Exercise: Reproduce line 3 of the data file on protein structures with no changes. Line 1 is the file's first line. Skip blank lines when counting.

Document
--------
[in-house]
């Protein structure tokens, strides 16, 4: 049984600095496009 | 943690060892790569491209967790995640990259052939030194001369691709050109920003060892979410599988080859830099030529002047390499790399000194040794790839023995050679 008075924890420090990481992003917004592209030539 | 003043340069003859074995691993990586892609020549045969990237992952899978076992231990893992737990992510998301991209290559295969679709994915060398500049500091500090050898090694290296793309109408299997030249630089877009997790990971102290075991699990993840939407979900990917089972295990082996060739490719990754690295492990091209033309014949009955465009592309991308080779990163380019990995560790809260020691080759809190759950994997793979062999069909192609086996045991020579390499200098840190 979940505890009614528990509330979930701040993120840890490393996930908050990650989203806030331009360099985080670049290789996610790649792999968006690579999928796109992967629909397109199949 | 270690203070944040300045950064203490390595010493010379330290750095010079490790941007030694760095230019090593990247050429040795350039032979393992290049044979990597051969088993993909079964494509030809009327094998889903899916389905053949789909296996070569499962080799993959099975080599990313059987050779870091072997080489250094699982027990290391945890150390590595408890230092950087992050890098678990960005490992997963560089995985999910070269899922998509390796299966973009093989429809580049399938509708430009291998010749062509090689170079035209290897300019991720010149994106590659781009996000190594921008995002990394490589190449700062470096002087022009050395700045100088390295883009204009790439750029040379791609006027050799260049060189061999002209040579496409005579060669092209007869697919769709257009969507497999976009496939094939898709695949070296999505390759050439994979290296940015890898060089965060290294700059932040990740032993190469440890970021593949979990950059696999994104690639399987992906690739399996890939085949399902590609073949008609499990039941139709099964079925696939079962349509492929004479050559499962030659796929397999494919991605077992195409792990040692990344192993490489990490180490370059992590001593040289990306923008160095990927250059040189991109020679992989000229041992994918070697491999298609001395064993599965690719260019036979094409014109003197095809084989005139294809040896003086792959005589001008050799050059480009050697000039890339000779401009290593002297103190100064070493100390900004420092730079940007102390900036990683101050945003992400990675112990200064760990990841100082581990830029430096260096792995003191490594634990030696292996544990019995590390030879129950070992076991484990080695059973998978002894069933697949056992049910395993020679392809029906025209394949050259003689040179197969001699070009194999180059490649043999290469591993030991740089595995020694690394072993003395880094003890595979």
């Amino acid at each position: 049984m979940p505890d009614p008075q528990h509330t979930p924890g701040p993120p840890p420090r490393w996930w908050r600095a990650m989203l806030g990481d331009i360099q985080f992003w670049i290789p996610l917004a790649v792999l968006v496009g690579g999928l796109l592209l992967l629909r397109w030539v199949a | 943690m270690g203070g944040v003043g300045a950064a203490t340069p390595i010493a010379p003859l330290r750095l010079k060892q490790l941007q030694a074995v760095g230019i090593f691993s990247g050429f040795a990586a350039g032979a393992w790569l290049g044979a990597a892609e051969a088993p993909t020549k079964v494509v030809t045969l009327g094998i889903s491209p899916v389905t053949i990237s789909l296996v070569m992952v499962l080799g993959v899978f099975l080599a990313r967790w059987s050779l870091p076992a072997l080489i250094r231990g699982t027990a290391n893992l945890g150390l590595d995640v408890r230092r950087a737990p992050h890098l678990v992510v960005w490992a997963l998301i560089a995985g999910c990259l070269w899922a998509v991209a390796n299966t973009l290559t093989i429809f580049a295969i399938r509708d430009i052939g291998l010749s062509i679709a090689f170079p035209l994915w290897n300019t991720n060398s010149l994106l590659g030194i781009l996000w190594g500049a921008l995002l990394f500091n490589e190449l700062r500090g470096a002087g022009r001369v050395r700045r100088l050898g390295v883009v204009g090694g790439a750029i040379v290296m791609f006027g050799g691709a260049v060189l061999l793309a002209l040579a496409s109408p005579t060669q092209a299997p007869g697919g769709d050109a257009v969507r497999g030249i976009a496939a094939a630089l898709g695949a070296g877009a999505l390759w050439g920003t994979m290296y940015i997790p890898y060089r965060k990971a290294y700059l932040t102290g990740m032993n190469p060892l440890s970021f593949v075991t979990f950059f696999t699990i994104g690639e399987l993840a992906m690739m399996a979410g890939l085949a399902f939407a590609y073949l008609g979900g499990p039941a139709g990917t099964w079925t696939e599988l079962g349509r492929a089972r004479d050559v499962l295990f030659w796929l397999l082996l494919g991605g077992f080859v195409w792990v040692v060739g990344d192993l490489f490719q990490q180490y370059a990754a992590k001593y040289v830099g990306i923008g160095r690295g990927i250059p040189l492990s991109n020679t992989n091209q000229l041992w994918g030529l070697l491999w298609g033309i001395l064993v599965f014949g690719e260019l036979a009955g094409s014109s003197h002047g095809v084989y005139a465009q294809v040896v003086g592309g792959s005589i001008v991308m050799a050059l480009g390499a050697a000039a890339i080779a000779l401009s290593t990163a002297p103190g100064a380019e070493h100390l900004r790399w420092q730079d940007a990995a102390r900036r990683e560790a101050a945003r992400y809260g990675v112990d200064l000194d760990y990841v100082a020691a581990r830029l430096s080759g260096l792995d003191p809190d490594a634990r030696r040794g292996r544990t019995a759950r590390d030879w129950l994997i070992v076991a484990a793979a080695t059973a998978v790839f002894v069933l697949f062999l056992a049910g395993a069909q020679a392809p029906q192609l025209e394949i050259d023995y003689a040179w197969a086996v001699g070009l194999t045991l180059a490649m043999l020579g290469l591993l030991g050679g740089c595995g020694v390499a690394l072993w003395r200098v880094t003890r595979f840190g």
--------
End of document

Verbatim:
């Amino acid at each position: 049984m979940p505890d009614p008075q528990h509330t979930p924890g701040p993120p840890p420090r490393w996930w908050r600095a990650m989203l806030g990481d331009i360099q985080f992003w670049i290789p996610l917004a790649v792999l968006v496009g690579g999928l796109l592209l992967l629909r397109w030539v199949a | 943690m270690g203070g944040v003043g300045a950064a203490t340069p390595i010493a010379p003859l330290r750095l010079k060892q490790l941007q030694a074995v760095g230019i090593f691993s990247g050429f040795a990586a350039g032979a393992w790569l290049g044979a990597a892609e051969a088993p993909t020549k079964v494509v030809t045969l009327g094998i889903s491209p899916v389905t053949i990237s789909l296996v070569m992952v499962l080799g993959v899978f099975l080599a990313r967790w059987s050779l870091p076992a072997l080489i250094r231990g699982t027990a290391n893992l945890g150390l590595d995640v408890r230092r950087a737990p992050h890098l678990v992510v960005w490992a997963l998301i560089a995985g999910c990259l070269w899922a998509v991209a390796n299966t973009l290559t093989i429809f580049a295969i399938r509708d430009i052939g291998l010749s062509i679709a090689f170079p035209l994915w290897n300019t991720n060398s010149l994106l590659g030194i781009l996000w190594g500049a921008l995002l990394f500091n490589e190449l700062r500090g470096a002087g022009r001369v050395r700045r100088l050898g390295v883009v204009g090694g790439a750029i040379v290296m791609f006027g050799g691709a260049v060189l061999l793309a002209l040579a496409s109408p005579t060669q092209a299997p007869g697919g769709d050109a257009v969507r497999g030249i976009a496939a094939a630089l898709g695949a070296g877009a999505l390759w050439g920003t994979m290296y940015i997790p890898y060089r965060k990971a290294y700059l932040t102290g990740m032993n190469p060892l440890s970021f593949v075991t979990f950059f696999t699990i994104g690639e399987l993840a992906m690739m399996a979410g890939l085949a399902f939407a590609y073949l008609g979900g499990p039941a139709g990917t099964w079925t696939e599988l079962g349509r492929a089972r004479d050559v499962l295990f030659w796929l397999l082996l494919g991605g077992f080859v195409w792990v040692v060739g990344d192993l490489f490719q990490q180490y370059a990754a992590k001593y040289v830099g990306i923008g160095r690295g990927i250059p040189l492990s991109n020679t992989n091209q000229l041992w994918g030529l070697l491999w298609g033309i001395l064993v599965f014949g690719e260019l036979a009955g094409s014109s003197h002047g095809v084989y005139a465009q294809v040896v003086g592309g792959s005589i001008v991308m050799a050059l480009g390499a050697a000039a890339i080779a000779l401009s290593t990163a002297p103190g100064a380019e070493h100390l900004r790399w420092q730079d940007a990995a102390r900036r990683e560790a101050a945003r992400y809260g990675v112990d200064l000194d760990y990841v100082a020691a581990r830029l430096s080759g260096l792995d003191p809190d490594a634990r030696r040794g292996r544990t019995a759950r590390d030879w129950l994997i070992v076991a484990a793979a080695t059973a998978v790839f002894v069933l697949f062999l056992a049910g395993a069909q020679a392809p029906q192609l025209e394949i050259d023995y003689a040179w197969a086996v001699g070009l194999t045991l180059a490649m043999l020579g290469l591993l030991g050679g740089c595995g020694v390499a690394l072993w003395r200098v880094t003890r595979f840190g």